PHASE 1 RULING
At the request of plaintiffs/defendants South Orange County Wastewater Authority [a California Joint Powers Authority], City of Laguna Beach, South Coast Water District, and Emerald Bay Service District (collectively “SOCWA”) and defendant/cross-complainant Moulton Niguel Water District (“MNWD”) the Court bifurcated the trial of this action into two phases. Phase 1 was to be tried to the Court and concerned the interpretation, explanation, or supplementation of the contracts at issue in this action, the: Joint Exercise of Powers Agreement Creating South Orange County Wastewater Authority (“JPA”); Agreement for Design, Construction, Use, Operation, Maintenance, Repair, and Replacement of Coastal Treatment Plant for and on Behalf of Project Committee No. 15, Aliso Water Management Agency (the “PC 15 Agreement”); and, amendments to the PC 15 Agreement. Phase 2 was to be tried to a jury and address alleged breaches of the contracts and resulting damages.
The court trial of phase 1 spanned four full weeks. During the initial days of the trial, the parties disagreed on what testimony and evidence, if any, the Court should permit to interpret the JPA, PC 15 Agreement, and amendments to the PC 15 Agreement or explain or supplement the agreements. MNWD successfully argued Code of Civil Procedure section 1856(c) course of dealing/performance evidence was necessary. Section 1856(c) provides, “[t]he terms set forth in a writing described in subdivision (a) may be explained or supplemented by course of dealing or usage of trade or by course of performance.” Section 1856(a) provides, “[t]erms set forth in a writing intended by the parties as a final expression of their agreement with respect to such terms as are included therein may not be contradicted by evidence of any prior agreement or of a contemporaneous oral agreement.”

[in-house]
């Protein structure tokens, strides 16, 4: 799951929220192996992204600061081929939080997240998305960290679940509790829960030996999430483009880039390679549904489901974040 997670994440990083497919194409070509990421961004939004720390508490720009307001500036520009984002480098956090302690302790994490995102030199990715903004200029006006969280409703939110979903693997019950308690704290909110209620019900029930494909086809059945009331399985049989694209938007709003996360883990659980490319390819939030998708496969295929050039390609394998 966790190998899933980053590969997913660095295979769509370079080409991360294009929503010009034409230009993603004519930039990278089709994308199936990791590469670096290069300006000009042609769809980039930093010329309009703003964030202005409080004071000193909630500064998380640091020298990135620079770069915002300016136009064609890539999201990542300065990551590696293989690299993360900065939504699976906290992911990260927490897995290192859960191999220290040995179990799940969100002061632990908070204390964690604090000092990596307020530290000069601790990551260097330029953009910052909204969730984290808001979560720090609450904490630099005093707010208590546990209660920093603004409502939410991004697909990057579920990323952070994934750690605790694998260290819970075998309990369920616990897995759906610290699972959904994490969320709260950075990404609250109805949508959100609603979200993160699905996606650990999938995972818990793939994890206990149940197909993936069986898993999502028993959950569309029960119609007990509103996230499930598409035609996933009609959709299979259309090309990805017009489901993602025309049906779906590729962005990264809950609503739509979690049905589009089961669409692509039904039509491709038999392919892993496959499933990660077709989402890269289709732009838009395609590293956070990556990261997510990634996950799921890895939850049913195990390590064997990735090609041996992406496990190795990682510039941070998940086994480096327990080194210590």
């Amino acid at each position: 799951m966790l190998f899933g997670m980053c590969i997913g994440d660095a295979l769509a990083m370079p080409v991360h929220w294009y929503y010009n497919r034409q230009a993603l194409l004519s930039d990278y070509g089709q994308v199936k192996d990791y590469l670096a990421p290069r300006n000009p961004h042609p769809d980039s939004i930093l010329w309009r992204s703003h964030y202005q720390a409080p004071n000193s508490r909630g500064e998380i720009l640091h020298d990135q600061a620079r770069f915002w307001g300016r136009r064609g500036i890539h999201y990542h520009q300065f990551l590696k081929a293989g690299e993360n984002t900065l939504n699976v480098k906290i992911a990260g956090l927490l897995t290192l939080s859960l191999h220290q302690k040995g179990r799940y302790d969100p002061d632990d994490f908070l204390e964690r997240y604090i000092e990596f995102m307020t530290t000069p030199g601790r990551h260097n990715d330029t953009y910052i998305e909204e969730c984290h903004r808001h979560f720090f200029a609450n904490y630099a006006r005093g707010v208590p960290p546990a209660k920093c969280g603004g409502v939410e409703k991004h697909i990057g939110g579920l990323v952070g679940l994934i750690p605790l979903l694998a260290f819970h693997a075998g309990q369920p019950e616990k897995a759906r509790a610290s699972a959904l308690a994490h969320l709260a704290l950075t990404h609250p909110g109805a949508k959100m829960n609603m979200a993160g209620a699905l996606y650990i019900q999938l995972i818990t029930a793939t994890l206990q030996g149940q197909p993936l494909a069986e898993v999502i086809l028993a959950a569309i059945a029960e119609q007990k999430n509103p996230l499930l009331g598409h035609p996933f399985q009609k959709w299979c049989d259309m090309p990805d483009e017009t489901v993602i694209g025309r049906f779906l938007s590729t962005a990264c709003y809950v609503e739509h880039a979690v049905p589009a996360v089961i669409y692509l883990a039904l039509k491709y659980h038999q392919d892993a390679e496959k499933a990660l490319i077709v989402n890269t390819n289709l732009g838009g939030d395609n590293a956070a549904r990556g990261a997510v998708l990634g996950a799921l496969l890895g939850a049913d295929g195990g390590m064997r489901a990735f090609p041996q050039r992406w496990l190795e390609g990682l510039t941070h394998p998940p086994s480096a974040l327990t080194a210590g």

Thereafter, witnesses testified, testimony from several depositions was read and viewed, and exhibits were entered into evidence. Based upon the testimony and exhibits, the Court rules as set below.
On November 9, 1976, a subcommittee (the “Project Committee 15”) consisting of some of the member agencies of previous joint powers authorities, entered into the PC 15 Agreement to study the feasibility of constructing the subject project, the Coastal Treatment Plant, and design of it. The PC 15 Agreement did not contain any provision stating the term of the agreement. The Project Committee 15 subsequently entered into amendments to allow for the actual construction and operation of the Coastal Treatment Plant. On February 19, 1980, Amendment #2 was entered into. Page 6 of Amendment #2 provides that the scope and purpose of Project Committee 15 was modified to include the construction, operation, maintenance, repair, and replacement of the Coastal Treatment Plant. Section 10 of Amendment #2 provides, “The term hereof shall be for a period fifty (50) years and may be extended for a like period ….” (Emphasis added.) The Court rules that the fifty (50) year term of Amendment #2, for the construction, operation, maintenance, repair, and replacement of the Coastal Treatment Plant, began on February 19, 1980, and ends on February 19, 2030.
The JPA was entered on July 1, 2001. Section 3.5 of the JPA provides that SOCWA is the successor-in-interest to the previous JPA’s for all purposes and that SOCWA assumed all assets, obligations, agreements and liabilities of the JPA’s.
On June 28, 2016, MNWD voted “no” on the adoption of SOCWA’s budget for Fiscal Year 2016 – 2017 at a meeting of the Board of Directors of SOCWA. It was the lone “no” vote. The evidence shows that at the meeting, the other SOCWA member agencies were not receptive to an MNWD proposal that SOCWA transition from a “one agency, one vote” system to a weighted voting system which would have allowed a member agency’s vote to reflect its financial obligations for services (i.e., equity based governance). The evidence further shows that MNWD wished to extricate itself from the PC 15 Agreement, amendments to the agreement, and the financial obligations associated with the Coastal Treatment Plant. Finally, the evidence shows that MNWD believed that the other member agencies of PC 15 were placing their interests above that of MNWD in making decisions about the repair and replacement of components of the Coastal Treatment Plant. The Court rules that for course of dealing/performance purposes, the subject dispute arose on June 28, 2016.